Text messaging is now viewed as an old technology among consumers who carry around smartphones in their pockets. But in the aviation industry, it’s still relatively new tech that’s about to allow for potentially huge efficiency gains at every US airport.
Believe it or not, commercial airlines and flights across the US still rely on voice communication and writing details down when a pilot speaks with air traffic control. Clearance to take off, or changes to flight plans, requires voice communication, which is slow, inefficient, and prone to error. That is all set to change, however, as text messaging is finally being allowed by the FAA as a form of communication. This new system is called Data Comm.
Winter may be coming in Westeros, but it is long gone from our TV viewing schedules. The NBA and NHL conference finals are wrapping up this week, while summer TV shows start to pop up on the schedule. That means reality dreck like The Island, The Briefcase and I Can Do That, but NBC is also bringing a new scripted series called Aquarius starring David Duchovny. This season of Louie wraps up on FX, and if you haven't already bought his recent comedy special online it will air immediately after, and the Halt and Catch Fire starts on AMC. Gamers can check out expansions for Game of Thrones, The Evil Within and Dragon Age,while PS4 has a next-gen exclusive on Ultra Street Fighter IV. Look after the break to check out each day's highlights, including trailers and let us know what you think (or what we missed).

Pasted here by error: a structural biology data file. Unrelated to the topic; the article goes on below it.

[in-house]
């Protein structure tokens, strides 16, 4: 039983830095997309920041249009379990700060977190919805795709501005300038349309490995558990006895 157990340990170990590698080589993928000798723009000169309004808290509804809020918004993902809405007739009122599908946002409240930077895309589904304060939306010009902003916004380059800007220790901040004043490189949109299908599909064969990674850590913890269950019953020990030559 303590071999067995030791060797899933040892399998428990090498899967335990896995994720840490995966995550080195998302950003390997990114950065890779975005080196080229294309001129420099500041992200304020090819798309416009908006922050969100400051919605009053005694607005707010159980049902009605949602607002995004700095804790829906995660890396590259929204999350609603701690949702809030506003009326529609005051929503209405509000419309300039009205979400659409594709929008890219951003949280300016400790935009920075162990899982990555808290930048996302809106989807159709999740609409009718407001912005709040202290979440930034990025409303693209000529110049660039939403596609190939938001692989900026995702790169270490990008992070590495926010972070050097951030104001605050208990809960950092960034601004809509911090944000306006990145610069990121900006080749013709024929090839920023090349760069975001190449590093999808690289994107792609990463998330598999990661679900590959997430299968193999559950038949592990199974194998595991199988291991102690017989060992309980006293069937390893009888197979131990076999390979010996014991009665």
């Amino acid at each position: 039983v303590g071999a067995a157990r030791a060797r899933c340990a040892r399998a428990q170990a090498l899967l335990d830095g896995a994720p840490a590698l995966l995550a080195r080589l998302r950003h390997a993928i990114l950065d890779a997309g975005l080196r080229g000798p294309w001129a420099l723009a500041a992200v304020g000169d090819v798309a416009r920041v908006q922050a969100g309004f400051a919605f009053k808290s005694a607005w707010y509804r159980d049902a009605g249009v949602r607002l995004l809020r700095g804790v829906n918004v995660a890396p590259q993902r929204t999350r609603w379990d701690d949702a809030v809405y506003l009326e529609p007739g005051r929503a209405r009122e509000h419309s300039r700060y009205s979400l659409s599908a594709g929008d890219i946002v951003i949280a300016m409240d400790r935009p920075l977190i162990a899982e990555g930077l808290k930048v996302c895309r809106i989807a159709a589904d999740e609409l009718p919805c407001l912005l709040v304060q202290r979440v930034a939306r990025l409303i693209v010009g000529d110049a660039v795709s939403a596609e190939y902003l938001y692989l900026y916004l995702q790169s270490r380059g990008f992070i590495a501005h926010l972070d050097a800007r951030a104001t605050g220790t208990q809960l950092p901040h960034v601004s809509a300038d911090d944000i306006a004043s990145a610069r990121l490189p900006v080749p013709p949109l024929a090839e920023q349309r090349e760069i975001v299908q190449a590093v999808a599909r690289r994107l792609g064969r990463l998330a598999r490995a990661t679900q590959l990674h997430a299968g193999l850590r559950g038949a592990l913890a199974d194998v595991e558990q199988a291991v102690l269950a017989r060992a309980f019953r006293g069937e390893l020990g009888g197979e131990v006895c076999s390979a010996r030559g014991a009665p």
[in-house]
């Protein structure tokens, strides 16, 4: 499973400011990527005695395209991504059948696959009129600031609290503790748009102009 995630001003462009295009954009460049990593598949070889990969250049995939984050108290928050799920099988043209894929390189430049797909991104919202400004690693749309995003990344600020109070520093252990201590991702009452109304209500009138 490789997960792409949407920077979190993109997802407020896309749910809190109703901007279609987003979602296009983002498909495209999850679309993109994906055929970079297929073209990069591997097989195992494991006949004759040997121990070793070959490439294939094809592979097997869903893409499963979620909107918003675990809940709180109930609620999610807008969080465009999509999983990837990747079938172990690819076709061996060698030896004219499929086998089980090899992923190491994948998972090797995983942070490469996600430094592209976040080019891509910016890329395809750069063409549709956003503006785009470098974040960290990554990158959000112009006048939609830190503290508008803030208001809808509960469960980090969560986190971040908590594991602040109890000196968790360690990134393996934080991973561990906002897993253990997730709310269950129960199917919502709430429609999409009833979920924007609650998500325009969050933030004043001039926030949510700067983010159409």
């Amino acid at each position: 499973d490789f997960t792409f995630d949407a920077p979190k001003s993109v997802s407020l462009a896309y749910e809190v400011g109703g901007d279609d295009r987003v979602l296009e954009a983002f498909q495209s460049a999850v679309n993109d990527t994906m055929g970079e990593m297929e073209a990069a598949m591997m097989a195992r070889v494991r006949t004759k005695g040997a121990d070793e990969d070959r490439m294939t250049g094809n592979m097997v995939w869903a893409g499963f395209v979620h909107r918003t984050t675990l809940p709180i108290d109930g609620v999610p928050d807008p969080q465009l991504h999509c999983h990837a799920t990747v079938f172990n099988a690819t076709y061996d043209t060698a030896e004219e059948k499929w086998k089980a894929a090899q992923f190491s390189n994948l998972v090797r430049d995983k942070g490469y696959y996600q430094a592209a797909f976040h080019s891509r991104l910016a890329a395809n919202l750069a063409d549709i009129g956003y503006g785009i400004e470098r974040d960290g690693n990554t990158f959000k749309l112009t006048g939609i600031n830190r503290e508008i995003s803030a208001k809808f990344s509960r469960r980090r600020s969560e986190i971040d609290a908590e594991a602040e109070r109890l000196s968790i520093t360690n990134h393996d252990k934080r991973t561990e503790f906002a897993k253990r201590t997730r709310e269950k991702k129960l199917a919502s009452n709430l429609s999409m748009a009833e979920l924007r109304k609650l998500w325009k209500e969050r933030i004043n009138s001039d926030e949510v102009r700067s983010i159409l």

Blu-ray & Games & Streaming
Amazon will begin paying taxes in individual European countries instead of funneling sales through low-tax Luxembourg amid ongoing investigations into the tax strategies of American tech companies in Europe.
Amazon's new tax practices went in to effect on May 1, with local divisions in the UK, Germany, Italy and Spain already recording their own revenue, an Amazon representative said. The strategy shift, which was first reported by The Guardian, could result in a larger tax charges in certain countries.
So what exactly makes these so much better than the cheap pots and pans you bought in college? The secret is their three-layer construction that sandwiches a layer of fast-heating aluminum inside two layers of layer of durable and heat-retaining stainless steel. That means your pans get hot fast, stay hot longer, and distribute heat very evenly. If you find yourself reading Skillet or Foodspin with any regularity, you’ll love these. [Emeril by All-Clad Tri-Ply 12-Pc Stainless Cookware Set, $155]
Check out the rest of today’s best deals:
Cybercriminals are targeting employees who browse the Web or check their email from point-of-sale (PoS) computers, a risky but unfortunately common practice.
Researchers from security firm FireEye recently came across a spam campaign that used rogue email messages masquerading as job inquiries.
The emails had fake resumes attached that were actually Word documents with an embedded malicious macro. If allowed to run, the macro installed a program that downloaded additional malware from a remote server.
Chinese technology firms Huawei, Lenovo, and Xiaomi have also expressed an interest, sources told PC-Tablet. In those cases however, the companies are allegedly motivated by increasing their brand exposure in U.S. and European business.
No party has taken definite steps towards an acquisition, and this is not the first time Microsoft has been rumored to buy BlackBerry.
Last year, Ford celebrated the 50th anniversary of its legendary “Pony Car” with the 2015 Mustang, a thoroughly reworked and reimagined model the company hopes will keep this ‘60s icon relevant well into the 21st century.